From Staff Reports
CUMBERLAND — Recently filed legislation by Sen. George Edwards could free drivers to push the pedal a little closer to the metal while driving on Interstate 68.
The bill sponsored by Edwards would allow the speed limit on the interstate in Maryland to be increased from a maximum of 65 mph to 70 mph.
It’s the first time Edwards has introduced the speed limit bill, staff at his office said. Edwards wants to allow the speed limit to be raised to 70 by transportation officials. At the West Virginia border, the interstate speed limit increases to 70, where it continues through the rest of its length in that state.
Other legislation filed in the General Assembly this week would renew an attempt to legalize medical marijuana, while a separate bill would decriminalize possession of small amounts of marijuana.
House Bill 302 was introduced by Delegate Cheryl Glenn of Baltimore City and a number of co-sponsors. A similar bill has been introduced for several years. According to the bill, regulation of the drug would be through the Department of Health and Mental Hygiene.
Last year, a panel appointed by state health officials came up with competing ideas that helped weaken chances for passage.
One of the group’s proposals emphasized continued study of marijuana and to only make the drug available through medical research institutions, like university hospitals.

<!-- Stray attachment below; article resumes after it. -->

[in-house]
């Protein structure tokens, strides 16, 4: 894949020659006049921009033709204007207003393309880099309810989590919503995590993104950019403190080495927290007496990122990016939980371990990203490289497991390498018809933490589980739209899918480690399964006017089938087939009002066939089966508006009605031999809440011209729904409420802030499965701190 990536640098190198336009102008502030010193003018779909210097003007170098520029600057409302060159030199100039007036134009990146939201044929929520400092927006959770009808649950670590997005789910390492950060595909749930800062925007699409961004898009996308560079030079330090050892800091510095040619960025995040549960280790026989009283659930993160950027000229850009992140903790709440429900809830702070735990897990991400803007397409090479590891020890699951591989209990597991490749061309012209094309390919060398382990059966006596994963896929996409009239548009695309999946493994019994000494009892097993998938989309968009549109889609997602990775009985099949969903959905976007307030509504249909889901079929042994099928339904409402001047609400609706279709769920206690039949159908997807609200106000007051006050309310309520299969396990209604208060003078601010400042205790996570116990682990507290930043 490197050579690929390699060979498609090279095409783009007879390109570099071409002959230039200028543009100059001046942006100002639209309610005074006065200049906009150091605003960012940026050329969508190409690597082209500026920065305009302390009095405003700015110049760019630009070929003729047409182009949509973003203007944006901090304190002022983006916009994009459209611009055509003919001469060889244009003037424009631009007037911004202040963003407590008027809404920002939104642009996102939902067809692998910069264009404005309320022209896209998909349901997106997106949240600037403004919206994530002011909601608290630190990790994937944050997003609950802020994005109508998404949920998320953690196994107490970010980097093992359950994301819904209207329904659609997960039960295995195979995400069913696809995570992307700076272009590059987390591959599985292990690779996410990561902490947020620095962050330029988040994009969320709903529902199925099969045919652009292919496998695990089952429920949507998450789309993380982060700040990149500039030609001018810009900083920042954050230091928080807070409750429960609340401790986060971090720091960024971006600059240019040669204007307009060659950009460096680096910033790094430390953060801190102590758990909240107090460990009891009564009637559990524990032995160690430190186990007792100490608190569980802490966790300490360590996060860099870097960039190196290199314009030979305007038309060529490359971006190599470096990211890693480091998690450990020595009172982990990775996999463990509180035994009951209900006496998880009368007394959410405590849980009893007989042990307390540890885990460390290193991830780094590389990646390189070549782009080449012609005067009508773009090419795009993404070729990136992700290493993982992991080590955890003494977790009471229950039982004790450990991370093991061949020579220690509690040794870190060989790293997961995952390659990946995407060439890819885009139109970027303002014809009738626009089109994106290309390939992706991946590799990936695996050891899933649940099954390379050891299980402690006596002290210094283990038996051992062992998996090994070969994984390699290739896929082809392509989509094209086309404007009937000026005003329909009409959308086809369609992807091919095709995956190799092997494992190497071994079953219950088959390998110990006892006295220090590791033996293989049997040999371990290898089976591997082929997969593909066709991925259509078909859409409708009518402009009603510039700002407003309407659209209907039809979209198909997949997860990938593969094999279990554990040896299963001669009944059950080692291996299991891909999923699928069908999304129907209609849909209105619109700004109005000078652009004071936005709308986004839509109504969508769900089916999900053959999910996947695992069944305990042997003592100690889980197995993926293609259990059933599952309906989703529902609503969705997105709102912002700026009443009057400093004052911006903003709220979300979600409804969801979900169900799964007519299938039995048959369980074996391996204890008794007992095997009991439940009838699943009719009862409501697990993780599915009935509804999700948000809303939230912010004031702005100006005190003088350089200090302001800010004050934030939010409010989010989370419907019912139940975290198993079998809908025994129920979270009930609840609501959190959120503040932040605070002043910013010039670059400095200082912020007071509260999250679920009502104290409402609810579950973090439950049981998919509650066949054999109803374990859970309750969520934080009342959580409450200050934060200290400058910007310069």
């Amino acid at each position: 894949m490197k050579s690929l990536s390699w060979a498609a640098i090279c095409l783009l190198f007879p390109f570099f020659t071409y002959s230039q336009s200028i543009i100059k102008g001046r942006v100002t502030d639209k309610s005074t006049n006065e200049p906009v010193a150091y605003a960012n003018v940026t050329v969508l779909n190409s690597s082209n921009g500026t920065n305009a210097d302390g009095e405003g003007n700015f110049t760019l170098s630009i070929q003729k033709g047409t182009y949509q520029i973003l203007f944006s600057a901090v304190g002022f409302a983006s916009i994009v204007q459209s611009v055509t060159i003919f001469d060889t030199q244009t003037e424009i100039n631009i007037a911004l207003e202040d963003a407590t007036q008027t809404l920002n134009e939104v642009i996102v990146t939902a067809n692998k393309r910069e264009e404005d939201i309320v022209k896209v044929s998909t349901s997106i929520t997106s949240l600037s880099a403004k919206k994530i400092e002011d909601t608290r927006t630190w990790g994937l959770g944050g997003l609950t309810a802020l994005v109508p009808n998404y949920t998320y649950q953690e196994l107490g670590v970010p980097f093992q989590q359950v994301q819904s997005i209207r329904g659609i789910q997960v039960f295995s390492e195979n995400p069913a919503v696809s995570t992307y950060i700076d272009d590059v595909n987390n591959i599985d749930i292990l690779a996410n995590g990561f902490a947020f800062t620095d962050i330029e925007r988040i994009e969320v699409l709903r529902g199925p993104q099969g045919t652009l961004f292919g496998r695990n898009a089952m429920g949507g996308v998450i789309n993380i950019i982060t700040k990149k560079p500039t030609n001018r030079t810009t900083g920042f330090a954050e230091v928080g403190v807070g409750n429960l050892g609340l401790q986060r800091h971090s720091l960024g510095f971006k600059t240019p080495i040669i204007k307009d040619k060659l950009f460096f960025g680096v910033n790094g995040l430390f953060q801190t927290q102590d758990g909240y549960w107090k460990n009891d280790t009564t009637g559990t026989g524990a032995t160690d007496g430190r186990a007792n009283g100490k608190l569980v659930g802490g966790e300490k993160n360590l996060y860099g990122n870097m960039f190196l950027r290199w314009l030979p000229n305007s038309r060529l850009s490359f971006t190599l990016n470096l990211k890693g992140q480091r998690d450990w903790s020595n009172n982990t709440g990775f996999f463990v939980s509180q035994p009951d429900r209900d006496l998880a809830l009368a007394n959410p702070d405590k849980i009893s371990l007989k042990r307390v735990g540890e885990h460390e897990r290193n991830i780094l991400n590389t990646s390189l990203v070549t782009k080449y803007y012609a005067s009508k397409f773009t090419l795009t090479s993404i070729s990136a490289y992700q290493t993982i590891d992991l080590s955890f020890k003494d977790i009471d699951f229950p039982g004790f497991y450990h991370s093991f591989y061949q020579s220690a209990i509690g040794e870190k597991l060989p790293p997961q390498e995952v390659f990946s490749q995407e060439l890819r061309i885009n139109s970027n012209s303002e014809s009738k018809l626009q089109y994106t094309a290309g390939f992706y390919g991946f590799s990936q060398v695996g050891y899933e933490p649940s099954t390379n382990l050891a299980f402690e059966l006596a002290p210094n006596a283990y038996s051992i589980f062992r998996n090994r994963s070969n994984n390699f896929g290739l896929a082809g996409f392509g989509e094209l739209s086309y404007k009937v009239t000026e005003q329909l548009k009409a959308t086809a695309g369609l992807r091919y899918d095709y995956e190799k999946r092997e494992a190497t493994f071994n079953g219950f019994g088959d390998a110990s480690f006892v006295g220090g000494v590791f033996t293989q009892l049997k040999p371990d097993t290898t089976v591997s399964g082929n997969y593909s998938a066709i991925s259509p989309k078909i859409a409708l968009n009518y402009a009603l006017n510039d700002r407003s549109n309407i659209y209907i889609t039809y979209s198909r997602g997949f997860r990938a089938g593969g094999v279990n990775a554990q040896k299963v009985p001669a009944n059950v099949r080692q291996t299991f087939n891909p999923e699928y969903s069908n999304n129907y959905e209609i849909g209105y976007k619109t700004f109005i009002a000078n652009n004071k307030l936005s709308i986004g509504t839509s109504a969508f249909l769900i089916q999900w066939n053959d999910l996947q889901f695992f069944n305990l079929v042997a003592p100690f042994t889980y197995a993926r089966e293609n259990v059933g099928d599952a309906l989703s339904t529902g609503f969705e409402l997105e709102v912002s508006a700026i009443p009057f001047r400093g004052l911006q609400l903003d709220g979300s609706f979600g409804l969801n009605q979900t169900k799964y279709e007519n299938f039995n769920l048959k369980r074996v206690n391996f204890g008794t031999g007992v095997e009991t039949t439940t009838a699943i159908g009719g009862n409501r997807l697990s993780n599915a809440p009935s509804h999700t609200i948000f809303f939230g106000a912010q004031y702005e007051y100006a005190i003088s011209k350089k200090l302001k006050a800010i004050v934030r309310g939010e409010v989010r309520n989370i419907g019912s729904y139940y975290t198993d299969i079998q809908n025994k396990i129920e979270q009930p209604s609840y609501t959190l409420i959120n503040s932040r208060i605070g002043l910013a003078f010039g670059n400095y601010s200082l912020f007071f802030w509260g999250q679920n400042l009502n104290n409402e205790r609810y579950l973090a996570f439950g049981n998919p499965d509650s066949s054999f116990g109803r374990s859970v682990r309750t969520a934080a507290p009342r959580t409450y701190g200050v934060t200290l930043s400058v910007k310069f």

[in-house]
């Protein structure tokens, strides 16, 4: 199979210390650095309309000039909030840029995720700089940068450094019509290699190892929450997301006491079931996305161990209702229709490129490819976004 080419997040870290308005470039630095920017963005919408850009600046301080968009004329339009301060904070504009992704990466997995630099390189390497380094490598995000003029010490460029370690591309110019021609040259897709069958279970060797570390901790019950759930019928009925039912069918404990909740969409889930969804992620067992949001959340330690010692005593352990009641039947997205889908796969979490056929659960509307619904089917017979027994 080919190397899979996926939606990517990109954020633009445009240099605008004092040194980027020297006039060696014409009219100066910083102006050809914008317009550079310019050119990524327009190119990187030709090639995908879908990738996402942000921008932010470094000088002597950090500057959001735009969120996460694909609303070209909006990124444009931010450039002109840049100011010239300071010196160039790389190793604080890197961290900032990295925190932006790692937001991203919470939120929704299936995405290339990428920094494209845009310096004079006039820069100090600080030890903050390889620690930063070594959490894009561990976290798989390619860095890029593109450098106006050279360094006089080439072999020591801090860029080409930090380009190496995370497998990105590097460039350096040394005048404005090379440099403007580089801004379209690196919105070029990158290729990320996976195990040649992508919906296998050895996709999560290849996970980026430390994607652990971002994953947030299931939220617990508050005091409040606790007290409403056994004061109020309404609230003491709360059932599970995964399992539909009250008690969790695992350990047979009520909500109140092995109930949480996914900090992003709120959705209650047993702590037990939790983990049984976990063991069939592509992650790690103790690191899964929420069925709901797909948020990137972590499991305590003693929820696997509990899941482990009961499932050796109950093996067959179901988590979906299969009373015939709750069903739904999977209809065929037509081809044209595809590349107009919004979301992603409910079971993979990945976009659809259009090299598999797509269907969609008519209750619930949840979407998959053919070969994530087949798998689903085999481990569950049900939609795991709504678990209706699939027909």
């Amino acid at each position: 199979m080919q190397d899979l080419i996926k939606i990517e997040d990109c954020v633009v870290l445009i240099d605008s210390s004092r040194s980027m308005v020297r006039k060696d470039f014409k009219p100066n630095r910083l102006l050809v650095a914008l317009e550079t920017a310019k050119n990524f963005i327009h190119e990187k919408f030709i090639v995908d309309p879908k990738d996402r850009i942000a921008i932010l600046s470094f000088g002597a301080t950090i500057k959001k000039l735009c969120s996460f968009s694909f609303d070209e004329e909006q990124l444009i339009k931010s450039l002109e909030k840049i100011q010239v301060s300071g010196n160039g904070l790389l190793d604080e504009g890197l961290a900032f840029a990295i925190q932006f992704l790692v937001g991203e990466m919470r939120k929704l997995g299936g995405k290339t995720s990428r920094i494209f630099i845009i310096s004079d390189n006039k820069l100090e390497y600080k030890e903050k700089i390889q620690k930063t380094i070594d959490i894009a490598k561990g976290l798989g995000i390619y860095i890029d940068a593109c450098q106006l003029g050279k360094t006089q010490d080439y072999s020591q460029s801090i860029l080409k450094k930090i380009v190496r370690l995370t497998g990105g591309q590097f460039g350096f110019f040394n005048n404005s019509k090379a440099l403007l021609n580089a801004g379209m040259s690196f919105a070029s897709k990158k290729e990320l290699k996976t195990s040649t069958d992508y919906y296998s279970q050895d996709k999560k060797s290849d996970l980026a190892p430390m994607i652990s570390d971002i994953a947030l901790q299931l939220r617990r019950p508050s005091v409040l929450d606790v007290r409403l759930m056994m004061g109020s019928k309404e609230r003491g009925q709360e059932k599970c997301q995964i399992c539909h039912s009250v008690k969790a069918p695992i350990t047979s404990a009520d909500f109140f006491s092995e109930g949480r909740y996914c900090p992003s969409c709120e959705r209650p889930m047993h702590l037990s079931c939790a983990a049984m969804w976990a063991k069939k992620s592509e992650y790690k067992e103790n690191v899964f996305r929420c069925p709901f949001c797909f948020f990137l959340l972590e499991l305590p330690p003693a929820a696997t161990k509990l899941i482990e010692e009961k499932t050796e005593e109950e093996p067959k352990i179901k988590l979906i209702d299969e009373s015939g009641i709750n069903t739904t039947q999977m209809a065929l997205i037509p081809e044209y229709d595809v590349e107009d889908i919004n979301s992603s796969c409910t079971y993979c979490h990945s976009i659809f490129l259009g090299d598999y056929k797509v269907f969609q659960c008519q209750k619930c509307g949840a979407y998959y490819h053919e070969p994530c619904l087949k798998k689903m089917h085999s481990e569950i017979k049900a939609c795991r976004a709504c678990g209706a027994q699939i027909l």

Access to the drug would be limited to test subjects and not to the general population of those suffering illness or pain that might respond to marijuana. There would be strict oversight of the research programs by the state.
Getting the drug to a wide range of patients would have been the goal of the second proposal. The state would license or register academic institutions, growers and distributors. It would encourage access by patients throughout the state.
Medical marijuana is used to treat many forms of illness and pain including HIV/AIDS, seizures, severe nausea from cancer and other treatments, and spasms, among others.
The bill to decriminalize small amounts of marijuana was filed by Sen. Bobby Zirkin of Baltimore County. Senate Bill 297 would make possession of less than 10 grams of marijuana a civil offense punishable by a fine not to exceed $100.
The current law punishes possession of less than 10 grams of the drug as a criminal offense including a fine of up to $500, along with possible jail time.
Contact Matthew Bieniek at email@example.com.